Longtime Port of Pasco Commissioner Ernie Boston has died, just days after retiring from the commission so he could recover from surgery.
Boston, 86, died Wednesday in Richland, and colleagues said he leaves behind a void that will be difficult to fill not only at the port, but also in the Tri-Cities as a whole.
"It's a big loss for the community," said Carl Adrian, president of the Tri-City Development Council. "He was liked by everybody. He was just a prince of a guy."
Boston served 17 years as a port commissioner before it was announced at the May 21 meeting that he was stepping down to focus on his health.
Port commissioners and staff members remembered him as a "consummate gentleman" who brought sharp real estate expertise and a passion for the Tri-Cities Airport to his job as commissioner.
"As president of the port commission, I feel I can speak for Commissioner (Ron) Reimann, our dedicated staff and employees that we will sincerely miss Commissioner Boston," said fellow Commissioner Jim Klindworth. "He dedicated 17 years to the betterment of the port district and the Mid-Columbia area. He was a strong advocate and forceful voice for aviation and particularly the Tri-Cities Airport. We will miss his educated and balanced leadership as we move forward with the airport expansion."
Klindworth, who has served on the commission since 1987, told the Herald when Boston's retirement was announced that he would rank Boston as one of the top commissioners the port ever has had.
When Boston came onto the commission in 1995, he sold the other commissioners on the benefit of having some port staff educated in real estate issues.
Since then, some port employees undergo certification programs with the Building Owners & Managers Association of Tri-Cities. And that training has been important in the work of the port, Klindworth said.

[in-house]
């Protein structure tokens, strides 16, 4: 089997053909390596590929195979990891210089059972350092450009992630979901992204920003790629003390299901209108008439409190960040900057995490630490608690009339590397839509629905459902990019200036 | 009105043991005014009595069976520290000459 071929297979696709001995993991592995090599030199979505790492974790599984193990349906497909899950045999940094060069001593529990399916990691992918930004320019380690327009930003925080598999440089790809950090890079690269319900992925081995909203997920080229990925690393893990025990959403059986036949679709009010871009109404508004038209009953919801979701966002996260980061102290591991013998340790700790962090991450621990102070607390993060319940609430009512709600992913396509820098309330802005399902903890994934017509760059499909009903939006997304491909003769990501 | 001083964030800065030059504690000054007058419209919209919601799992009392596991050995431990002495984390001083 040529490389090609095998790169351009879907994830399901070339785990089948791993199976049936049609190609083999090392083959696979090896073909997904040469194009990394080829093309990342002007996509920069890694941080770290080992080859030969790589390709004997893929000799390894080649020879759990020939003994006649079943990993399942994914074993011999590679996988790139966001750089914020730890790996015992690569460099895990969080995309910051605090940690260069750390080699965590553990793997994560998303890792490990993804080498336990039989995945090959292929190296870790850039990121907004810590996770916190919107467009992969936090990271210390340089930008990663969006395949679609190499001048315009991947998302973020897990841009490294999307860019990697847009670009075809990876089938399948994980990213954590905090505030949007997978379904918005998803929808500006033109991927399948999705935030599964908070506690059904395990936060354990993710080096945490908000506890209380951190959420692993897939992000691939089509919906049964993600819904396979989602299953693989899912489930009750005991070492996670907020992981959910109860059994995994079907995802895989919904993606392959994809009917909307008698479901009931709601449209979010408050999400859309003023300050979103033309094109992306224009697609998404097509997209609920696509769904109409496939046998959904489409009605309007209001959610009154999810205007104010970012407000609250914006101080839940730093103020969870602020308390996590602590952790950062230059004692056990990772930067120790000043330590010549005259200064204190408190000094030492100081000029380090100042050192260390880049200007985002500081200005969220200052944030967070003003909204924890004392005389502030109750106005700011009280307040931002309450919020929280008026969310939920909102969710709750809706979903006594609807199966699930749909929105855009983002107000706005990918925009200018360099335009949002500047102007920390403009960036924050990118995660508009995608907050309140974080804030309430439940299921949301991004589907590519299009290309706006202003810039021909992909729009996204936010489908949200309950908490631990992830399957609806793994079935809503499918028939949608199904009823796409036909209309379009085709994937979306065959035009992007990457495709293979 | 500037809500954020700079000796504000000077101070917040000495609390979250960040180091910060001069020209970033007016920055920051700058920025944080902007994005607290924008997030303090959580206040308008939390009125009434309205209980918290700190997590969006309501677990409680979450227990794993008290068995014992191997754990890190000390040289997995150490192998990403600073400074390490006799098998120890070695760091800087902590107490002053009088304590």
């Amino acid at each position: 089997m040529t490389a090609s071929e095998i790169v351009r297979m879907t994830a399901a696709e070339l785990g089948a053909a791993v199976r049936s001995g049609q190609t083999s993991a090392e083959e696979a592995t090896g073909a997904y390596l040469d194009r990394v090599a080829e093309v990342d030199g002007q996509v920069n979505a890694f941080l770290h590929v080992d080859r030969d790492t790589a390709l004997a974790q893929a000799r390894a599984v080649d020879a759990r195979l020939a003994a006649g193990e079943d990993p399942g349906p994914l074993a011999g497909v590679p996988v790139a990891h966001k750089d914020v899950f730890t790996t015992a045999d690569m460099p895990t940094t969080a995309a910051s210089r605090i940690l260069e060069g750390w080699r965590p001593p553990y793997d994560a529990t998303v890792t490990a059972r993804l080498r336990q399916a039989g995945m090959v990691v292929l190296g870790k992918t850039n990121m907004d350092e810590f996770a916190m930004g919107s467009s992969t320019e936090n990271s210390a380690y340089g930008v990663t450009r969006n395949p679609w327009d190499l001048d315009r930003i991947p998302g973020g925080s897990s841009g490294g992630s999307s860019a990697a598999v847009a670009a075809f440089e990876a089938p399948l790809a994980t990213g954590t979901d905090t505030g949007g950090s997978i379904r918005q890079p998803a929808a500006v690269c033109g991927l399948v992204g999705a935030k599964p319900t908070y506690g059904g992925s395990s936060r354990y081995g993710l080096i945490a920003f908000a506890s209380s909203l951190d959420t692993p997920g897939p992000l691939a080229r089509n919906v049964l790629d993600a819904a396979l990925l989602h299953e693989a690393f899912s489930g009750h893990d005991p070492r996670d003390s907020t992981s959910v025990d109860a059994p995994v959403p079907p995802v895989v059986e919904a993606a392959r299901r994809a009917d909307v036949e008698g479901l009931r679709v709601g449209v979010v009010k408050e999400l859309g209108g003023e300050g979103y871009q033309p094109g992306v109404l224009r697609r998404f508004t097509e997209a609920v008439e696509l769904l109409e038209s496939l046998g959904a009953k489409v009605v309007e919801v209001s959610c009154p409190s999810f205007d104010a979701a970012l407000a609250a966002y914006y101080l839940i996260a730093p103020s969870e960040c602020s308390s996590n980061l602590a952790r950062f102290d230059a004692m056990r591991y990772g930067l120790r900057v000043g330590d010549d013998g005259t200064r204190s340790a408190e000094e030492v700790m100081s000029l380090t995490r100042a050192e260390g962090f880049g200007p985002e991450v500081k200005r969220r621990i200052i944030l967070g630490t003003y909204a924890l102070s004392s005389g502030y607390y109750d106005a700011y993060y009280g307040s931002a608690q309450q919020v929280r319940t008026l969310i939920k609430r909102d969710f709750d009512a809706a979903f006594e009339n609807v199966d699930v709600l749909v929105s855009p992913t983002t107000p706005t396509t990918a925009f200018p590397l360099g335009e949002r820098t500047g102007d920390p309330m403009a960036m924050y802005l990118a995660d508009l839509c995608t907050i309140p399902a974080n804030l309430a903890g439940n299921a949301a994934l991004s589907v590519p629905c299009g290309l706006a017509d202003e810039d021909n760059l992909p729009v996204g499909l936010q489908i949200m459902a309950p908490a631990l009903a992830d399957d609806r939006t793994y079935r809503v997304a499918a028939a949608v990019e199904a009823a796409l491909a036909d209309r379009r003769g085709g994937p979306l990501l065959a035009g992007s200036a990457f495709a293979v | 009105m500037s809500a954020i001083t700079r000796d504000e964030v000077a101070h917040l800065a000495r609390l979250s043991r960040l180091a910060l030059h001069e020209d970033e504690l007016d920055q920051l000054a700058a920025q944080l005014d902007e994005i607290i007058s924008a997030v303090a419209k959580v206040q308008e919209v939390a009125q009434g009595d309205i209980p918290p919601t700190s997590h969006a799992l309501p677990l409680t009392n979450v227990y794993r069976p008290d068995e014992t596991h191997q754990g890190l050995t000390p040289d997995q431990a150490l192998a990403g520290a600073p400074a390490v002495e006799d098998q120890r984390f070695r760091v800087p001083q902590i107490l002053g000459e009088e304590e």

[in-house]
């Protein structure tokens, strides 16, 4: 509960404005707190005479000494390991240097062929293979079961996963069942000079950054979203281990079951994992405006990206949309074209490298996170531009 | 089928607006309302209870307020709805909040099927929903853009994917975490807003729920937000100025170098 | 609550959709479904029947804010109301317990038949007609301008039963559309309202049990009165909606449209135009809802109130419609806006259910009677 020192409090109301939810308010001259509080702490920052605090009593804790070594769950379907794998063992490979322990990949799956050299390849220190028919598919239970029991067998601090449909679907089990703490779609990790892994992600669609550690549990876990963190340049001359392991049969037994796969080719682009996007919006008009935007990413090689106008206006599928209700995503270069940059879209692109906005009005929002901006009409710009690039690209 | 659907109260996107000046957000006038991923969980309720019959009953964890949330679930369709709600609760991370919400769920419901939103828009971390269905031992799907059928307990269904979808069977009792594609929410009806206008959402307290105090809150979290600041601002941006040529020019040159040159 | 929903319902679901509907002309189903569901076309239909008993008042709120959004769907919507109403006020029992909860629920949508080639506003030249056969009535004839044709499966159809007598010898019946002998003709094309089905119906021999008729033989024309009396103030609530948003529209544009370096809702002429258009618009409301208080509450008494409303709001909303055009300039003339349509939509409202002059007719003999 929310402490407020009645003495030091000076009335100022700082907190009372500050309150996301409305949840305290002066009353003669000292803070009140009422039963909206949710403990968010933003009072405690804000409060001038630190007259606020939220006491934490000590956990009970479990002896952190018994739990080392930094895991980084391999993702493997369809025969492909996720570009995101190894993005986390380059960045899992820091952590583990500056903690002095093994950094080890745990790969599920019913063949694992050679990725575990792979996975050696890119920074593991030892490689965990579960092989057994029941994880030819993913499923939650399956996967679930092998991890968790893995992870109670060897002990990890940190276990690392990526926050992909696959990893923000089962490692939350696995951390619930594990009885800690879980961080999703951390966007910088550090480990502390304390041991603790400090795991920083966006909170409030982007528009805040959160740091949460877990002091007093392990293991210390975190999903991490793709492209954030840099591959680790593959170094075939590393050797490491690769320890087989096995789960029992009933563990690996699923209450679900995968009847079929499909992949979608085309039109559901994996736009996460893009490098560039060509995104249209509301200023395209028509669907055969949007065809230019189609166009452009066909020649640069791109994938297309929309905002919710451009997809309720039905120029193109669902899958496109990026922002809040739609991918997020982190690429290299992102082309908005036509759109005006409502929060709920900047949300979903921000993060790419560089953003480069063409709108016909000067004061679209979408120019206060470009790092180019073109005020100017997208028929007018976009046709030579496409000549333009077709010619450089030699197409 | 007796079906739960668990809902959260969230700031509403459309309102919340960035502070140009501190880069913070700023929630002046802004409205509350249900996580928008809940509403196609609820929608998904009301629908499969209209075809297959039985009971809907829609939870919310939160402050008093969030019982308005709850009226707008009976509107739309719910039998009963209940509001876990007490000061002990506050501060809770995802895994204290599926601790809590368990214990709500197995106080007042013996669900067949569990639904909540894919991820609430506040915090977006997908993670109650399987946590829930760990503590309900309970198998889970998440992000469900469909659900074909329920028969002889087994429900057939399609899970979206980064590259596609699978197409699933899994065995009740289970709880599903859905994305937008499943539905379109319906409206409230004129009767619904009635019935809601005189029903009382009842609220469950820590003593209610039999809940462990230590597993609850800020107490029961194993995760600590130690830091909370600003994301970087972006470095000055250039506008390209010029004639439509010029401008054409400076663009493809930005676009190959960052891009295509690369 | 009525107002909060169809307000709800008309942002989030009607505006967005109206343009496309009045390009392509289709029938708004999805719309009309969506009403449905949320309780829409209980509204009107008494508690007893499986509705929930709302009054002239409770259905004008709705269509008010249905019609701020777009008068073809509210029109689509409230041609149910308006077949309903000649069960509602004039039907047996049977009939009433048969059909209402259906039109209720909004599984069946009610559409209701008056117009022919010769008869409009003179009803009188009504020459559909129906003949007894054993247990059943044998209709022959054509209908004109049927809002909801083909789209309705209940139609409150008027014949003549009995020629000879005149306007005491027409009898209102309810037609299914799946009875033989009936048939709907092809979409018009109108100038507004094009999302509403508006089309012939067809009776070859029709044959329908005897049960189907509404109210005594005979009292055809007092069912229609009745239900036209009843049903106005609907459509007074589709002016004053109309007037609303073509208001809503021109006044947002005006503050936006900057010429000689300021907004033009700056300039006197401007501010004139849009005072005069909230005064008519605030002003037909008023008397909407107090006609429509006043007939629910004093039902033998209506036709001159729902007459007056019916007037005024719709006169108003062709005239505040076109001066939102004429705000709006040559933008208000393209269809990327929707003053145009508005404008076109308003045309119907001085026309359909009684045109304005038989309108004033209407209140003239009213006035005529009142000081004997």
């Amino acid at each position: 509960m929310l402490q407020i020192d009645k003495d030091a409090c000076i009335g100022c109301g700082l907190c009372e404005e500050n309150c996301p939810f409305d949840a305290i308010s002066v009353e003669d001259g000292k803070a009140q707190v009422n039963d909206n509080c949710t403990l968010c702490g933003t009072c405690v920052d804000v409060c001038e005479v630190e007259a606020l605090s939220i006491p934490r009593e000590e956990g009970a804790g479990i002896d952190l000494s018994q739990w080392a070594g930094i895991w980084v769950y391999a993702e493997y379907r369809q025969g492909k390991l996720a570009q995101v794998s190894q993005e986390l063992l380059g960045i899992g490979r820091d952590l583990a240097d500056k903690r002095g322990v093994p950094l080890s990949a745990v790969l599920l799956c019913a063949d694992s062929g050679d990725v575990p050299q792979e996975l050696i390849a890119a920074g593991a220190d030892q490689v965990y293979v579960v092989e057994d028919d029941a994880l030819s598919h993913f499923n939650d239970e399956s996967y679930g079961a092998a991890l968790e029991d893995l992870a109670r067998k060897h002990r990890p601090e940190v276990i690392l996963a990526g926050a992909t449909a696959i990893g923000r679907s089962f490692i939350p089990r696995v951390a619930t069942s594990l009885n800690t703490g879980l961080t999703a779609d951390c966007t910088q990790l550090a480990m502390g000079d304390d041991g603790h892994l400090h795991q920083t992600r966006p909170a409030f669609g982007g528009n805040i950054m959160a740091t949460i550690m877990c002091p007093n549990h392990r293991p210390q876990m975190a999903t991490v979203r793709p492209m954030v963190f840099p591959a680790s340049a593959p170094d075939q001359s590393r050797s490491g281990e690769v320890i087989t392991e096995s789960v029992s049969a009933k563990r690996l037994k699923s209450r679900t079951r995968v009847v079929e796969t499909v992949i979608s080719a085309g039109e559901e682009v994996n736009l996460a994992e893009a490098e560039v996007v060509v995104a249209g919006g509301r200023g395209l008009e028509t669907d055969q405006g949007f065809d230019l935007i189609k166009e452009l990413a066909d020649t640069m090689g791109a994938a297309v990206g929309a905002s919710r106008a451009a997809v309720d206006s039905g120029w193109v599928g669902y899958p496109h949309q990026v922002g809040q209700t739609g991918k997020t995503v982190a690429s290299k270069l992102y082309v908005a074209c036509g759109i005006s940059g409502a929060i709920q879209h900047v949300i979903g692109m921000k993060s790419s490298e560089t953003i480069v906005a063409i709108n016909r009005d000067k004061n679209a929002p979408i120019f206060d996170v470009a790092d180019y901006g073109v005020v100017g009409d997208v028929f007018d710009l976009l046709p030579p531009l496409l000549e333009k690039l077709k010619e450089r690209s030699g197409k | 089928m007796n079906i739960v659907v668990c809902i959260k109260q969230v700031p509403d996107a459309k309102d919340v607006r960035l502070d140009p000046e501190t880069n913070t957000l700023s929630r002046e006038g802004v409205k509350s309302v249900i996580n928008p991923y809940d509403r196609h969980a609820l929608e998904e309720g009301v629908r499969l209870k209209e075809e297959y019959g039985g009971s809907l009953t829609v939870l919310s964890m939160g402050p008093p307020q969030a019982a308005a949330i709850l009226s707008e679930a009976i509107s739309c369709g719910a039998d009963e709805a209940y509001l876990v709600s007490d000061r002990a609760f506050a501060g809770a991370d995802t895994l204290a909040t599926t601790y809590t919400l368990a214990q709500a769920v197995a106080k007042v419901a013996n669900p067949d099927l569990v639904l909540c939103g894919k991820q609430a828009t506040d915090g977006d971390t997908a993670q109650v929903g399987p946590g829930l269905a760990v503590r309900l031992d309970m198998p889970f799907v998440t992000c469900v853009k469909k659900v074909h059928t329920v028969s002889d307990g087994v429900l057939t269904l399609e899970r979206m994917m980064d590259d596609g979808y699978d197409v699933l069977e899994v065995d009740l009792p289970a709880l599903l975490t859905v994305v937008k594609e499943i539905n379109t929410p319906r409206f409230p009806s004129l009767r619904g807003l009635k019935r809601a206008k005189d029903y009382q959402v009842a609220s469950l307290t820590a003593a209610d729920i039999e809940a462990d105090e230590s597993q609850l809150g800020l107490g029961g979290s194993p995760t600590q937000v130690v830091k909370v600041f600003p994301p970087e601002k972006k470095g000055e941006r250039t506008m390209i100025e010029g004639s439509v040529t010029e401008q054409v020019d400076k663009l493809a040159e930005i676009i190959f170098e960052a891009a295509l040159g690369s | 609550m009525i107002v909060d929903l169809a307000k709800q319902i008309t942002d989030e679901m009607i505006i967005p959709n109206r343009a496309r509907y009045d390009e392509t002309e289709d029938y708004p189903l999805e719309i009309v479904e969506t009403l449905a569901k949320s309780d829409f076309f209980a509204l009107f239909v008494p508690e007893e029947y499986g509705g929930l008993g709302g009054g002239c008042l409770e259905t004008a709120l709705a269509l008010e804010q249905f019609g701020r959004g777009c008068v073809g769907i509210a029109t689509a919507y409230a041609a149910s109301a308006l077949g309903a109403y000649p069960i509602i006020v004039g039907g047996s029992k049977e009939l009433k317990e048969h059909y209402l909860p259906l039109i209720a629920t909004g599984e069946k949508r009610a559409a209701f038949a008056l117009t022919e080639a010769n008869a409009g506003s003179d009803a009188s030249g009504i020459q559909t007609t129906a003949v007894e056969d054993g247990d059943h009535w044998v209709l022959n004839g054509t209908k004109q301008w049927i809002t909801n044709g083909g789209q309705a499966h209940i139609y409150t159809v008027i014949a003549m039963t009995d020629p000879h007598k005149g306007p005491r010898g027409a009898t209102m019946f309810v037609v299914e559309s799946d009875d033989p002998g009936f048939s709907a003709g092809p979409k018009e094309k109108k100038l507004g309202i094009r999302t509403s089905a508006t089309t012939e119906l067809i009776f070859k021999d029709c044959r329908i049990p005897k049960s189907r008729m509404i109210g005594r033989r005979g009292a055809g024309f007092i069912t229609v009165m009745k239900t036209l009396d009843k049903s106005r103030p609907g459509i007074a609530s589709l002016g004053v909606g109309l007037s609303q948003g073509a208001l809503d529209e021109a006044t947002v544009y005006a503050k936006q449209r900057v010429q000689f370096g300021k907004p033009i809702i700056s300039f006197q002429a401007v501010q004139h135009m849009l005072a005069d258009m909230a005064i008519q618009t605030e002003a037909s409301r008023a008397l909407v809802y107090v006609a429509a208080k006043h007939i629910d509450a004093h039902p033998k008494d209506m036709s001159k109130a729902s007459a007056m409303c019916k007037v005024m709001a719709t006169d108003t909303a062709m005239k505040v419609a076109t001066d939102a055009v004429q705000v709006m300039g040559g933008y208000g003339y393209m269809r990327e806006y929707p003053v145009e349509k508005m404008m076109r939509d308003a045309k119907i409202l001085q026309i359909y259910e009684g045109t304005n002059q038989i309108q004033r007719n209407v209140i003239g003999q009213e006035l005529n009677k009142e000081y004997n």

Randy Hayden, the port's interim deputy director, told the Herald on Thursday that Boston's long tenure on the port helped bring stability to its operations.
"At the Port of Pasco, Ernie brought a level of professionalism to our real estate and business practices that elevated the port to look at the port more as a business, and to make sure we were customer-oriented in all of our business practices," Hayden said.
But aside from his business savvy, those who knew Boston said they will remember his gentle demeanor.
"He treated everyone -- no matter who you were -- with the highest level of respect," Hayden said. "That really permeated our culture here because of Ernie."
Former Commissioner Bill Clark, who retired in 2011, served with Boston for most of Boston's tenure, and said Boston was a dear friend who will be missed.
"Ernie was the consummate gentleman," Clark said. "He was just a very gentle man. Our hearts go out to his wife Betty and to their kids. I just pray that God comforts her during this time of loss."
Boston and his wife, Betty, owned Boston Real Estate Associates. The couple was active in the Tri-City Association of Realtors and were strong advocates for the local real estate community.
Boston also was instrumental in the transformation of the Tri-City Nuclear Industrial Development Council into the Tri-City Industrial Development Council -- now the Tri-City Development Council, or TRIDEC -- in 1985.
Adrian said Boston was one of the longest-serving TRIDEC board members.
"Ernie was really an icon kind of figure in ports and in business," Adrian said. "It's a very sad day for the community."
-- Michelle Dupler: 582-1543; email@example.com